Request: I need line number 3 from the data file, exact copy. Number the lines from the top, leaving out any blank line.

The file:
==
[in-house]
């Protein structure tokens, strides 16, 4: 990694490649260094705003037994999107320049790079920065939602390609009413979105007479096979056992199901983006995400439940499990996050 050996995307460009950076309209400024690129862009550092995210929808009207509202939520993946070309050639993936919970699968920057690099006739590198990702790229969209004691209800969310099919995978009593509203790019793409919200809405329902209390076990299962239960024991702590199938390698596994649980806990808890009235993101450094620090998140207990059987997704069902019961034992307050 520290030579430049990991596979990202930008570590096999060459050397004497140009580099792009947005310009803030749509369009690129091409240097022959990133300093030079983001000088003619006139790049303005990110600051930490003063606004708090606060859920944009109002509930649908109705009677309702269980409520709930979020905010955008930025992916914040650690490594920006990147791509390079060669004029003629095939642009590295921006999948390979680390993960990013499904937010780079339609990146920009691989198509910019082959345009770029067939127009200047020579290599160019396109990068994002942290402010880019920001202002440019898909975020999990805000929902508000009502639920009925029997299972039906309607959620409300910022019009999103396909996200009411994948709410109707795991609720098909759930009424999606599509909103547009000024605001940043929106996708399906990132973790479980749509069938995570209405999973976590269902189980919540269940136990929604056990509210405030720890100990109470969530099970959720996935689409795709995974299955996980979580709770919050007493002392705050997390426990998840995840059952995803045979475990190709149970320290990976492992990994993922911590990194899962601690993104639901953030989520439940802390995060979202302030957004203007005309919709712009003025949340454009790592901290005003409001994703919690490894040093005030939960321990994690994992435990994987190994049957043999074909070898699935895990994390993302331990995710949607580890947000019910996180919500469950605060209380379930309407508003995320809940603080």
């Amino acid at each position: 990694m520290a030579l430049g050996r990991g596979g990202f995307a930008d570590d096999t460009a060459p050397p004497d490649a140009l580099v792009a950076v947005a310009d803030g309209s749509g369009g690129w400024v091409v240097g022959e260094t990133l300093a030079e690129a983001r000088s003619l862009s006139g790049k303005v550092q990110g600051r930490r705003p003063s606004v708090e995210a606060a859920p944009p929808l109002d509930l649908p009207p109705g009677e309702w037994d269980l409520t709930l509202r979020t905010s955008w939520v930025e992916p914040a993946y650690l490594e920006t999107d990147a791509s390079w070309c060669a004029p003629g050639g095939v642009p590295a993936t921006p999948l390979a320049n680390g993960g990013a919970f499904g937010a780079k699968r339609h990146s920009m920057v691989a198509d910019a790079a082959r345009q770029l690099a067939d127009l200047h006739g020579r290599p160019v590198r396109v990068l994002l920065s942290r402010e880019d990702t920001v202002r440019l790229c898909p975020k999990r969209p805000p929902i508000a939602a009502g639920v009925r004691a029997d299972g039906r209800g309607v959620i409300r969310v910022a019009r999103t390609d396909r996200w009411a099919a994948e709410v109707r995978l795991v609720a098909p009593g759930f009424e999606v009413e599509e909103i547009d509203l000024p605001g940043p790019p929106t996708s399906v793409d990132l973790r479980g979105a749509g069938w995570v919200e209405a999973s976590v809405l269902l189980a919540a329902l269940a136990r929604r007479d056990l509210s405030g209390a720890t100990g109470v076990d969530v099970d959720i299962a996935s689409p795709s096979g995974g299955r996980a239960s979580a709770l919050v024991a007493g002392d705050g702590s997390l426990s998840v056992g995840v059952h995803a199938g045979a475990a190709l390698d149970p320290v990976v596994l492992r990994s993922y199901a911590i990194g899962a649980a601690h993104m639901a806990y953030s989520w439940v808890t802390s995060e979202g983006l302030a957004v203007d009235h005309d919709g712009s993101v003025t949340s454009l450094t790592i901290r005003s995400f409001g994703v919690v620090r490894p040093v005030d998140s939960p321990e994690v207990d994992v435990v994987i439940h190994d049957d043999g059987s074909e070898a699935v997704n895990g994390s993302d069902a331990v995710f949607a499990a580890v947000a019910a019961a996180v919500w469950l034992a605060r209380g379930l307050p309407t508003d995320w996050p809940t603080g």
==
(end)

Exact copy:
């Amino acid at each position: 990694m520290a030579l430049g050996r990991g596979g990202f995307a930008d570590d096999t460009a060459p050397p004497d490649a140009l580099v792009a950076v947005a310009d803030g309209s749509g369009g690129w400024v091409v240097g022959e260094t990133l300093a030079e690129a983001r000088s003619l862009s006139g790049k303005v550092q990110g600051r930490r705003p003063s606004v708090e995210a606060a859920p944009p929808l109002d509930l649908p009207p109705g009677e309702w037994d269980l409520t709930l509202r979020t905010s955008w939520v930025e992916p914040a993946y650690l490594e920006t999107d990147a791509s390079w070309c060669a004029p003629g050639g095939v642009p590295a993936t921006p999948l390979a320049n680390g993960g990013a919970f499904g937010a780079k699968r339609h990146s920009m920057v691989a198509d910019a790079a082959r345009q770029l690099a067939d127009l200047h006739g020579r290599p160019v590198r396109v990068l994002l920065s942290r402010e880019d990702t920001v202002r440019l790229c898909p975020k999990r969209p805000p929902i508000a939602a009502g639920v009925r004691a029997d299972g039906r209800g309607v959620i409300r969310v910022a019009r999103t390609d396909r996200w009411a099919a994948e709410v109707r995978l795991v609720a098909p009593g759930f009424e999606v009413e599509e909103i547009d509203l000024p605001g940043p790019p929106t996708s399906v793409d990132l973790r479980g979105a749509g069938w995570v919200e209405a999973s976590v809405l269902l189980a919540a329902l269940a136990r929604r007479d056990l509210s405030g209390a720890t100990g109470v076990d969530v099970d959720i299962a996935s689409p795709s096979g995974g299955r996980a239960s979580a709770l919050v024991a007493g002392d705050g702590s997390l426990s998840v056992g995840v059952h995803a199938g045979a475990a190709l390698d149970p320290v990976v596994l492992r990994s993922y199901a911590i990194g899962a649980a601690h993104m639901a806990y953030s989520w439940v808890t802390s995060e979202g983006l302030a957004v203007d009235h005309d919709g712009s993101v003025t949340s454009l450094t790592i901290r005003s995400f409001g994703v919690v620090r490894p040093v005030d998140s939960p321990e994690v207990d994992v435990v994987i439940h190994d049957d043999g059987s074909e070898a699935v997704n895990g994390s993302d069902a331990v995710f949607a499990a580890v947000a019910a019961a996180v919500w469950l034992a605060r209380g379930l307050p309407t508003d995320w996050p809940t603080g």